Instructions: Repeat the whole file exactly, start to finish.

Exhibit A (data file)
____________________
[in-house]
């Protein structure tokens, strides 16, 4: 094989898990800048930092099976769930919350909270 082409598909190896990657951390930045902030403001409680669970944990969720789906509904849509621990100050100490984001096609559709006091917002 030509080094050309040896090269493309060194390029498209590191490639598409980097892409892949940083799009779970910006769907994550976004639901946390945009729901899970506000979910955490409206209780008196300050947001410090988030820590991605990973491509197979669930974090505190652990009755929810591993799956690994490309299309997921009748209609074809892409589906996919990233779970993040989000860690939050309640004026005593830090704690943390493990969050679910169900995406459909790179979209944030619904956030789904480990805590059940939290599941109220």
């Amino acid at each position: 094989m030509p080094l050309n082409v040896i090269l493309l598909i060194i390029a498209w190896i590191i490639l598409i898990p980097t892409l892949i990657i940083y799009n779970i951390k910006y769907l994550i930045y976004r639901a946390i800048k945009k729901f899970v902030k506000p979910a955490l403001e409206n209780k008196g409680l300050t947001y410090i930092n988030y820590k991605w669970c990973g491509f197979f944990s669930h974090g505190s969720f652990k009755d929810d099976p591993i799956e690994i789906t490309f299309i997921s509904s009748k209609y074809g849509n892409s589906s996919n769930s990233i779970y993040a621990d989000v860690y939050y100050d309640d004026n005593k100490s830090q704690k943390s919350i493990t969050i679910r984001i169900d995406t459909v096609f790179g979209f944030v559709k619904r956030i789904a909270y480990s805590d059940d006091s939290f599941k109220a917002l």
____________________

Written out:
[in-house]
């Protein structure tokens, strides 16, 4: 094989898990800048930092099976769930919350909270 082409598909190896990657951390930045902030403001409680669970944990969720789906509904849509621990100050100490984001096609559709006091917002 030509080094050309040896090269493309060194390029498209590191490639598409980097892409892949940083799009779970910006769907994550976004639901946390945009729901899970506000979910955490409206209780008196300050947001410090988030820590991605990973491509197979669930974090505190652990009755929810591993799956690994490309299309997921009748209609074809892409589906996919990233779970993040989000860690939050309640004026005593830090704690943390493990969050679910169900995406459909790179979209944030619904956030789904480990805590059940939290599941109220």
């Amino acid at each position: 094989m030509p080094l050309n082409v040896i090269l493309l598909i060194i390029a498209w190896i590191i490639l598409i898990p980097t892409l892949i990657i940083y799009n779970i951390k910006y769907l994550i930045y976004r639901a946390i800048k945009k729901f899970v902030k506000p979910a955490l403001e409206n209780k008196g409680l300050t947001y410090i930092n988030y820590k991605w669970c990973g491509f197979f944990s669930h974090g505190s969720f652990k009755d929810d099976p591993i799956e690994i789906t490309f299309i997921s509904s009748k209609y074809g849509n892409s589906s996919n769930s990233i779970y993040a621990d989000v860690y939050y100050d309640d004026n005593k100490s830090q704690k943390s919350i493990t969050i679910r984001i169900d995406t459909v096609f790179g979209f944030v559709k619904r956030i789904a909270y480990s805590d059940d006091s939290f599941k109220a917002l």